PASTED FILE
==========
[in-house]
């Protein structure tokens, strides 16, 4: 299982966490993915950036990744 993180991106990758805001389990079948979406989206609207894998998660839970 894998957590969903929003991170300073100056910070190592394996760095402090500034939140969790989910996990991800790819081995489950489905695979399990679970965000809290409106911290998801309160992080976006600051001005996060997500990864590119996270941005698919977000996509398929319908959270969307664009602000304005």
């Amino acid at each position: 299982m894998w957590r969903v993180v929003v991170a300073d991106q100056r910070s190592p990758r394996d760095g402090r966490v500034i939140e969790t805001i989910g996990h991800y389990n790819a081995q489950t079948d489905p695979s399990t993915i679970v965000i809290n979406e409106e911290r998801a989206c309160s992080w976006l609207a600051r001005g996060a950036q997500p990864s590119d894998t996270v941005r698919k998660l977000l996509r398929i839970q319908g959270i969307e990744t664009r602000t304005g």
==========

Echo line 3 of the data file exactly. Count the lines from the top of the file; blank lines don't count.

């Amino acid at each position: 299982m894998w957590r969903v993180v929003v991170a300073d991106q100056r910070s190592p990758r394996d760095g402090r966490v500034i939140e969790t805001i989910g996990h991800y389990n790819a081995q489950t079948d489905p695979s399990t993915i679970v965000i809290n979406e409106e911290r998801a989206c309160s992080w976006l609207a600051r001005g996060a950036q997500p990864s590119d894998t996270v941005r698919k998660l977000l996509r398929i839970q319908g959270i969307e990744t664009r602000t304005g």